Another astonishing study in the US, has stated that according to the old DSM almost 83% of kids meet a mental health diagnosis by age 21, What is this if not an over-medicalisation of normal stresses, worries and disappointments of everyday life? More to blame here is the pharmaceutical industry which is pressurising clinicians to diagnose more. See extra diagnosis means extra medication, and that in return means extra revenue for them. And that quite explains the 16 billion dollars anti-psychotic industry and the 11 billion dollar anti-depressants industry.

Being diagnosed with a mental illness can often lead to unnecessary stigmatisation of patients. Even clinicians who treat this population can be guilty of having the same stigmatisation, potentially impacting the treatment of patient. At least that's the conclusion from researchers at the University of Bath in Britain, who found that diagnosing patients with labels such as schizophrenia or personality disorder could lead the less effective treatments being used by clinicians. Although stigma is another conversation, let's get back to diagnosis.

There have been multiple instances where patients have been overwhelmed by different diagnosis, and each label comes with a different cocktail of medication. This is why it's important for a good mental health professional and diagnostician to take their time to diagnose after understanding the patient well enough, and not jump into throwing names of disorders.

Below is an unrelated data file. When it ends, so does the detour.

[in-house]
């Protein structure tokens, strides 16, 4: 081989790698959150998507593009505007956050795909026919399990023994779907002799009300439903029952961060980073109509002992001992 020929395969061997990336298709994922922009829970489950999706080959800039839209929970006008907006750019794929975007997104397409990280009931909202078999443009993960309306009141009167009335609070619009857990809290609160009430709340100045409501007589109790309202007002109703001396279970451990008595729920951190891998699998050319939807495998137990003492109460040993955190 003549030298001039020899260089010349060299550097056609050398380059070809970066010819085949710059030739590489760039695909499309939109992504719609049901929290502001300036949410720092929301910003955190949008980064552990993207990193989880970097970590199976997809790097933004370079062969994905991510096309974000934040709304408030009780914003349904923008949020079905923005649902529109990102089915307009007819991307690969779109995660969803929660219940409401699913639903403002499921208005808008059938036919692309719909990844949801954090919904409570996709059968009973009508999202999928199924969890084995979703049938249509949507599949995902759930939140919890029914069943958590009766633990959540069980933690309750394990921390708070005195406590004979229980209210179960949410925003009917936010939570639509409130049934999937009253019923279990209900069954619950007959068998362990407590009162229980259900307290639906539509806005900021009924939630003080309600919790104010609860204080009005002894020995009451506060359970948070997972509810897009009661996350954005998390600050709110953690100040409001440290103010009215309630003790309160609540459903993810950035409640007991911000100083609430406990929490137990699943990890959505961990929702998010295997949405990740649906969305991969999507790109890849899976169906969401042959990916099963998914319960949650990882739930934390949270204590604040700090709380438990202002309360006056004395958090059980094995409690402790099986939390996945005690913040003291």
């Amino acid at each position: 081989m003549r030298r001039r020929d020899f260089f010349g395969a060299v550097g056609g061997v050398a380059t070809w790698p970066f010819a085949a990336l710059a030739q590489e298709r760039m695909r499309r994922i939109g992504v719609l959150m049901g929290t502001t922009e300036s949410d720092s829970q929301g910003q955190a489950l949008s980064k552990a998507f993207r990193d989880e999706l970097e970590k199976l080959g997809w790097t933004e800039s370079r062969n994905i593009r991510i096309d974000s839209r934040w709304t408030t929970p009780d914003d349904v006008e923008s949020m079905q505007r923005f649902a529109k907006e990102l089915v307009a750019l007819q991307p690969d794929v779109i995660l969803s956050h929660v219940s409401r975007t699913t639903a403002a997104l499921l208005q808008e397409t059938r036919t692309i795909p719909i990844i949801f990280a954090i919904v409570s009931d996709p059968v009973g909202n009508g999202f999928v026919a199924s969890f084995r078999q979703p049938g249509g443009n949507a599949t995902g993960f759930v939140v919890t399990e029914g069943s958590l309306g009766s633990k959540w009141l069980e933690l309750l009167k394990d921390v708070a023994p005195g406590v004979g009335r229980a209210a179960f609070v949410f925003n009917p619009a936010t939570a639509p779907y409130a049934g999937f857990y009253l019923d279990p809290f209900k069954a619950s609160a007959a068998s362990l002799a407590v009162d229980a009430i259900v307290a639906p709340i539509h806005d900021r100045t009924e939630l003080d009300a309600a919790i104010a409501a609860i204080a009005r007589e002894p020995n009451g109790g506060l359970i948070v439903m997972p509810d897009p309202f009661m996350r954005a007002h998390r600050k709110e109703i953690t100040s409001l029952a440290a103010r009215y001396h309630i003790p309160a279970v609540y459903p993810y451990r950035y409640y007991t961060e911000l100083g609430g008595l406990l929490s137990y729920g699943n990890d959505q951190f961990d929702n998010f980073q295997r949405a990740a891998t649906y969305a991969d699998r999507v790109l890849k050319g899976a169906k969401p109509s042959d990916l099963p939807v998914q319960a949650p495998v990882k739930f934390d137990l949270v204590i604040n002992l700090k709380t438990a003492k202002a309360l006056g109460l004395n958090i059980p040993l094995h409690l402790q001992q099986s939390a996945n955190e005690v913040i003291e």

To summarise, mental healthcare especially psychiatric care is currently very diagnostic-centric while it should be more person-centric. Diagnosises are only useful when done correctly by a mental health professional and as a common language among clinicians. We can often get overwhelmed by a diagnosis and henceforth it's important for us, to learn to unlearn those labels.


Psychiatric diagnosis 'scientifically meaningless' by the University of Liverpool. July 8, 2019

Conversations in Critical Psychiatry: Allen Frances, MD. Psychiatric Times, Psychiatric Times Vol 36, Issue 10, Volume 36, Issue 10.

Diagnostic Inflation: Its Extent, Causes, Consequences, And Possible Cures by Allen Frances MD.